Relying on painkillers for period pain could be bad for your health in the long run…here are some natural remedies to try


Image: Relying on painkillers for period pain could be bad for your health in the long run…here are some natural remedies to try

(Natural News) Period pains are experienced by most women during their “time of the month.” The pain it brings varies from woman to woman. In fact, one in five women experiences period pain that can be as painful as a heart attack. As a result, a lot of them resort to taking painkillers. However, relying on painkillers can be bad for the health in the long run. The greatest risk comes with non-steroidal anti-inflammatory drugs (NSAIDs) like ibuprofen.

Over time, taking painkillers can lead to serious gastrointestinal side effects, such as stomach inflammation, reflux, constipation, and diarrhea. It can also result in low blood pressure. The risk is especially greater to those who are also taking aspirin or ibuprofen, or those who smoke or drink alcohol. In addition, conditions like stomach ulcers can be overlooked for months or even years. In some cases, they rupture or bleed through the intestines, resulting in intense pain, until they get noticed.

“Sometimes this can result in hospital visits or even ICU visits because very quickly these patients can bleed without much notice,” Sahil Khanna, a gastroenterologist, told the Daily Mail Online, as cited by The Sun.

Furthermore, these painkillers should not be taken on an empty stomach and should not be taken over the recommended maximum, which is 250 milligrams (mg) per day. Persistent pain during your menstrual period, even when taking medications, can be a result of an underlying condition like endometriosis.

Natural remedies for menstrual cramps

The good thing is that menstrual cramps can be treated without putting your health at risk with these natural pain remedies. (Related: The Discomfort and Pain of Menstrual Cramps can be Avoided Naturally.) Here are some natural remedies for menstrual cramps:

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  1. Make dietary changes – Three of the main causes of menstrual cramps are inflammation, nutritional deficiencies, and stress — which can all be affected by diet. Therefore, it is important to avoid inflammatory foods, such as animal fats, during menstruation. In addition, avoid sugar, processed foods, and anything with preservatives because they can make cramping worse. Salty foods should also be avoided as they can increase water retention which causes menstrual pain. Other foods to avoid during menstruation include dairy products, alcohol, caffeine, vegetable oils, corn, soybean oil, and margarine.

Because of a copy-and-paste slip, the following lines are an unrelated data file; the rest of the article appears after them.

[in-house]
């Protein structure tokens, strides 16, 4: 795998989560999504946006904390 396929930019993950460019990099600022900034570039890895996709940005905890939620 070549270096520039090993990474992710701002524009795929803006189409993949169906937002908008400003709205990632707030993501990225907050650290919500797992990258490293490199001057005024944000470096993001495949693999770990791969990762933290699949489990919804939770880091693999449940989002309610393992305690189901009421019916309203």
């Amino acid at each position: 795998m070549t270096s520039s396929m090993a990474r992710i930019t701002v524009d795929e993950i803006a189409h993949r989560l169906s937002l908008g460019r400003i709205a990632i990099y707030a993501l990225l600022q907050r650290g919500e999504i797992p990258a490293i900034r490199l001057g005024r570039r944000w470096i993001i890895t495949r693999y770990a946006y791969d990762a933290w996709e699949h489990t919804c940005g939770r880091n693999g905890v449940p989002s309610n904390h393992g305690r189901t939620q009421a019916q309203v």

2. Take multivitamins – Taking magnesium, B vitamins, and fish oil can prevent cramps and bloating.
  3. Exercise – The increased blood flow and the endorphins released from exercising can help fight prostaglandins and reduce cramping.
  4. Apply heat – Using a heating pad can help open blood vessels, enhance blood flow, and relieve pain.
  5. Use herbs – Applying anti-spasmodic essential oils on the lower abdomen can help relieve pain and regulate estrogen. Ginger tea and aromatherapy medicines like German chamomile, sweet marjoram, and sweet fennel can help reduce muscle spasms. Because these remedies are preventative, they must be taken one to two days before the start of the period.
  6. Stay hydrated – Adequate water consumption prevents the body from retaining water as well as bloating. Drinking warm or hot water can increase blood flow to the skin and help relax cramped muscles.
  7. Use Eastern medicine – The Emotional Freedom Technique (EFT) is one of the elements of Eastern medicine that is helpful in easing many types of physical discomfort like menstrual cramps. This is because it helps balance the natural rhythms and flows of the body and move blocked energy.
  8. Try some special products and therapies – The nerves that direct and regulate the reproductive and hormonal systems can be impaired when the spine, especially in the lower back, is not working properly. This disruption can result in cramping. Chiropractic care is a way to realign the spine. Although it is not a treatment for premenstrual syndrome (PMS), a lot of women experienced better reproductive health while under chiropractic care.
  9. Get enough sleep – Having enough sleep is generally important to one’s health. Interruptions in regular sleep rhythms can disrupt the natural sleep cycle and lead to even more irritability, fatigue, and stomach cramping.

Read more news stories and studies on the health of women by going to WomensHealth.news.

Sources include:

TheSun.co.uk

OrganicAuthority.com


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